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When Numbers Fall Short: The Challenge of Measuring Diversity in a Global Context

January 31, 2020

Hands-Tree-Diversity-editAt the C&A Foundation we believe many of the challenges we seek to tackle are rooted in social exclusion. We are on a journey to deepen our approach to gender justice, diversity, equity, and inclusion. As part of our own effort to learn, we recently undertook a demographic survey of our sixty-plus employees worldwide to find out how "diverse" we are as an organization and what it might imply for our efforts to create an equitable organization. It was a first for us and we learned far more than the numbers alone reveal.

The process itself was both eye-opening and humbling. It forced us to reflect on what really matters for our global organization when it comes to diversity and it underscored some of our own implicit biases.

We worked with U.S.-based consultants to prepare the survey — which covered age, sexual orientation, gender identity, nationality, disability, race, religion, and educational status. Unknowingly, the very act of selecting these categories imposed a U.S.-centric world view, particularly with respect to our understanding of race and ethnicity.

For example, the category "Latinx" was used in the initial survey; this category is very relevant in the U.S., but reductive in Latin America, confusing in Europe, and irrelevant in South Asia. An important category for Europe — Roma — was not available for selection.

So we tried again, re-surveying our country offices in an attempt to create meaningful country-specific data. This proved far more useful in revealing what we should be considering as we seek to foster an inclusive workplace culture.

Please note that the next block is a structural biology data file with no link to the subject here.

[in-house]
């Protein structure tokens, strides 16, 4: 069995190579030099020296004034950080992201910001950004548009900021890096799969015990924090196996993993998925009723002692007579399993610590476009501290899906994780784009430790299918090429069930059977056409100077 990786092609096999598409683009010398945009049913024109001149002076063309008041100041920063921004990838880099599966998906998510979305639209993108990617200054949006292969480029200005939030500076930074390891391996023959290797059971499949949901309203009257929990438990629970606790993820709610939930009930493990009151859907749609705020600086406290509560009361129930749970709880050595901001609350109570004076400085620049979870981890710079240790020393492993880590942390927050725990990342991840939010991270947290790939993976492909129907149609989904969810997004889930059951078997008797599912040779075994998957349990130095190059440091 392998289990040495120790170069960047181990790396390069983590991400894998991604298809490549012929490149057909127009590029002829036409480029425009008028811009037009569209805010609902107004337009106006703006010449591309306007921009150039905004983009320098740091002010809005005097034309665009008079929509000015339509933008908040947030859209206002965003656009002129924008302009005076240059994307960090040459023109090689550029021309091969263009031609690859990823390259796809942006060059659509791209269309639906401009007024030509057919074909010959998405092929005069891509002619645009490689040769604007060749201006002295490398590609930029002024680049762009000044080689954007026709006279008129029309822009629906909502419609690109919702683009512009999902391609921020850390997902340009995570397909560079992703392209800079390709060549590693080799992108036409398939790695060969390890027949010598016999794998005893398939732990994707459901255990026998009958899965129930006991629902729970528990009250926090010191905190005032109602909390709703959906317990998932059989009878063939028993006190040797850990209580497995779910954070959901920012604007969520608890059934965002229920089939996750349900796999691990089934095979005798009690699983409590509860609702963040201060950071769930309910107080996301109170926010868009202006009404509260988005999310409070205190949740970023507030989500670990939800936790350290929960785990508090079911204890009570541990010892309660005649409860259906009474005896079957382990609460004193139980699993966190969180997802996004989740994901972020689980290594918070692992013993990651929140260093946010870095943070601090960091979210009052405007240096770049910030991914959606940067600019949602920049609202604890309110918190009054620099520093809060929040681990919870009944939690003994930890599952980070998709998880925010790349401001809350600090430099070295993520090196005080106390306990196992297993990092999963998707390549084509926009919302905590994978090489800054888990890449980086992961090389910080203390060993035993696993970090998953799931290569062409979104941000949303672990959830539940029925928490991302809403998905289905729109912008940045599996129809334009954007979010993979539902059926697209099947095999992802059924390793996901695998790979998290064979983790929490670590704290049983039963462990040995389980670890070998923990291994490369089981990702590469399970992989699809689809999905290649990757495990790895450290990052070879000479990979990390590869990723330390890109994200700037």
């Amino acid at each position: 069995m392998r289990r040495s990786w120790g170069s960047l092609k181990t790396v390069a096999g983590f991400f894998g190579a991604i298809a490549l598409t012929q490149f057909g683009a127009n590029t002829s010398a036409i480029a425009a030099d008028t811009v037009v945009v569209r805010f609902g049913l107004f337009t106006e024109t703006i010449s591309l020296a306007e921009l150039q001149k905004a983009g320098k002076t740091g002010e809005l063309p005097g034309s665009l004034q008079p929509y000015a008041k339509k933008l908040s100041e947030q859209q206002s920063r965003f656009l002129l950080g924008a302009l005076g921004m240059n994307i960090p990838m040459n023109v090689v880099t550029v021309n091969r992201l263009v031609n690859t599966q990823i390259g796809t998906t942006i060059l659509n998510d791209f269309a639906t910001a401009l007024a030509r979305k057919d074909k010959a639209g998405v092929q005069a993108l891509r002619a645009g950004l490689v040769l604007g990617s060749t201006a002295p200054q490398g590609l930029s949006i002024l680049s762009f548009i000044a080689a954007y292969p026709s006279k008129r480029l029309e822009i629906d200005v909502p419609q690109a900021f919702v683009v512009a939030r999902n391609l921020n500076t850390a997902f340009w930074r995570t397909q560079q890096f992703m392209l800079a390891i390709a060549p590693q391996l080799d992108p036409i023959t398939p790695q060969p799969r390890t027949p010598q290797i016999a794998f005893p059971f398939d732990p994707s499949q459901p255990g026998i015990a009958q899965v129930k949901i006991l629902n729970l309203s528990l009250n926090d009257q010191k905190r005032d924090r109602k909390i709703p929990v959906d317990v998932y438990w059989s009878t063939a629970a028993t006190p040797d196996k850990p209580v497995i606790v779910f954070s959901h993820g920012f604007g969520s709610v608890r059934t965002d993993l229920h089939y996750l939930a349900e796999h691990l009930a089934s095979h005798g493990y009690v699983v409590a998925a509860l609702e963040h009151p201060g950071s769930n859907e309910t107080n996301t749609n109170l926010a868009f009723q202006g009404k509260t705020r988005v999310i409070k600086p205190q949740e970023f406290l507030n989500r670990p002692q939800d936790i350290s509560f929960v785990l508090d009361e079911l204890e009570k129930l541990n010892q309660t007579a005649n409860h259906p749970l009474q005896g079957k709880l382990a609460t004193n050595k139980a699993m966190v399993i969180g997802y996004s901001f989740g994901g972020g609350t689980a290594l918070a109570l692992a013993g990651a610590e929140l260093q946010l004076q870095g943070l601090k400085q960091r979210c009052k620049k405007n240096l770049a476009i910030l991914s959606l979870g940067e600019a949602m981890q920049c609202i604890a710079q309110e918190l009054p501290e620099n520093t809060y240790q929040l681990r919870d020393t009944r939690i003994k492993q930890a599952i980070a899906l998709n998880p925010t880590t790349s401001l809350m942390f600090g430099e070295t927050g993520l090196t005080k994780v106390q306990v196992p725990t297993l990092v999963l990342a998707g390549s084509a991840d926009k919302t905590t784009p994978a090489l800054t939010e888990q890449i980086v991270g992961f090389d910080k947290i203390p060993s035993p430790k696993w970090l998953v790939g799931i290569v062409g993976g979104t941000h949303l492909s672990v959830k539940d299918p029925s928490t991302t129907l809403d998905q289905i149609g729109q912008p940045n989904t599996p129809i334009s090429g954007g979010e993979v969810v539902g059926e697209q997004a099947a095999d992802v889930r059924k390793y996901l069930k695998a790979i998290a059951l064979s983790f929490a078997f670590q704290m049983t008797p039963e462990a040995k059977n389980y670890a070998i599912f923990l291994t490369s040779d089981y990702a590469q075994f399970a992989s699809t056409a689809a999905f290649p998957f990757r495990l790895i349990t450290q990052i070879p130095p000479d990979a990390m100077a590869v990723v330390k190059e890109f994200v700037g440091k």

In Brazil, for example, race is a very salient concept, and we are developing a much stronger understanding of why power dynamics around race may be the single most important thing we can address in that context. Less than half the Brazilian population is white — yet political and economic structures in Brazil are predominantly controlled by whites.

In Mexico, we need to consider the significant proportion of Indigenous people and "mestizos" (mixed ethnicity). Although Mexicans of European descent are the minority there, they too remain a dominant political and economic class. In India, race itself is a problematic construct. Instead, caste discrimination has for centuries played a powerful role in reinforcing social group dominance and oppression. A dizzying array of ethno-linguistic groups suggests diversity but masks the real and sometimes violent social exclusion based on caste and religion. While historically disadvantaged "scheduled" castes and tribes make up around 25 percent of India's population, they are significantly underrepresented in the country's economic life.

Across South Asia, religion is a political and social flashpoint. This applies to Bangladesh, a majority Muslim country where Hindus and Christians face increasing sectarian violence, as well as India, where, as recent events show, laws and policies excluding Muslims reflect rising Hindu nationalism.